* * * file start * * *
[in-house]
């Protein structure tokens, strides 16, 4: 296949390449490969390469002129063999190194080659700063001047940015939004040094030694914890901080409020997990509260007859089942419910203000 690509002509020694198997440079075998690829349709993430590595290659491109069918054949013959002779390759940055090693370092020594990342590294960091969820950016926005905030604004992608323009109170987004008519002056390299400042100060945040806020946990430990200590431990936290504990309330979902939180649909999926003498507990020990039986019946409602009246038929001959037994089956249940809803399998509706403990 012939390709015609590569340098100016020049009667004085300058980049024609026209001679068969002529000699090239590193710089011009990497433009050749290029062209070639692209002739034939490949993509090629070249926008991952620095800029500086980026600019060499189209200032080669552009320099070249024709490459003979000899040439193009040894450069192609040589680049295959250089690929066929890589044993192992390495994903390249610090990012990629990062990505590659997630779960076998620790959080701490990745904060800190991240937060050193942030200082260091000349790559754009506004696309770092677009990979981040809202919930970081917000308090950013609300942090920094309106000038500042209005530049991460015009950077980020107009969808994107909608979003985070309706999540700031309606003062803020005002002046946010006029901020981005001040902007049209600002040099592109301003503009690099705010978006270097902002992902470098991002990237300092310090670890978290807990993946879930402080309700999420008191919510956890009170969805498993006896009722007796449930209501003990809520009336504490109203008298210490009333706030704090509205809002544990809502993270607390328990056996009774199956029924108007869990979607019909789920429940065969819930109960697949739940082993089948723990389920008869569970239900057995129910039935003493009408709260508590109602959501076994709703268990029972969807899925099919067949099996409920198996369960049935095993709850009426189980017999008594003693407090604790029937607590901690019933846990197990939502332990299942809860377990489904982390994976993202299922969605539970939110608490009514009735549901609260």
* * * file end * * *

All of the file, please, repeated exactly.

[in-house]
């Protein structure tokens, strides 16, 4: 296949390449490969390469002129063999190194080659700063001047940015939004040094030694914890901080409020997990509260007859089942419910203000 690509002509020694198997440079075998690829349709993430590595290659491109069918054949013959002779390759940055090693370092020594990342590294960091969820950016926005905030604004992608323009109170987004008519002056390299400042100060945040806020946990430990200590431990936290504990309330979902939180649909999926003498507990020990039986019946409602009246038929001959037994089956249940809803399998509706403990 012939390709015609590569340098100016020049009667004085300058980049024609026209001679068969002529000699090239590193710089011009990497433009050749290029062209070639692209002739034939490949993509090629070249926008991952620095800029500086980026600019060499189209200032080669552009320099070249024709490459003979000899040439193009040894450069192609040589680049295959250089690929066929890589044993192992390495994903390249610090990012990629990062990505590659997630779960076998620790959080701490990745904060800190991240937060050193942030200082260091000349790559754009506004696309770092677009990979981040809202919930970081917000308090950013609300942090920094309106000038500042209005530049991460015009950077980020107009969808994107909608979003985070309706999540700031309606003062803020005002002046946010006029901020981005001040902007049209600002040099592109301003503009690099705010978006270097902002992902470098991002990237300092310090670890978290807990993946879930402080309700999420008191919510956890009170969805498993006896009722007796449930209501003990809520009336504490109203008298210490009333706030704090509205809002544990809502993270607390328990056996009774199956029924108007869990979607019909789920429940065969819930109960697949739940082993089948723990389920008869569970239900057995129910039935003493009408709260508590109602959501076994709703268990029972969807899925099919067949099996409920198996369960049935095993709850009426189980017999008594003693407090604790029937607590901690019933846990197990939502332990299942809860377990489904982390994976993202299922969605539970939110608490009514009735549901609260």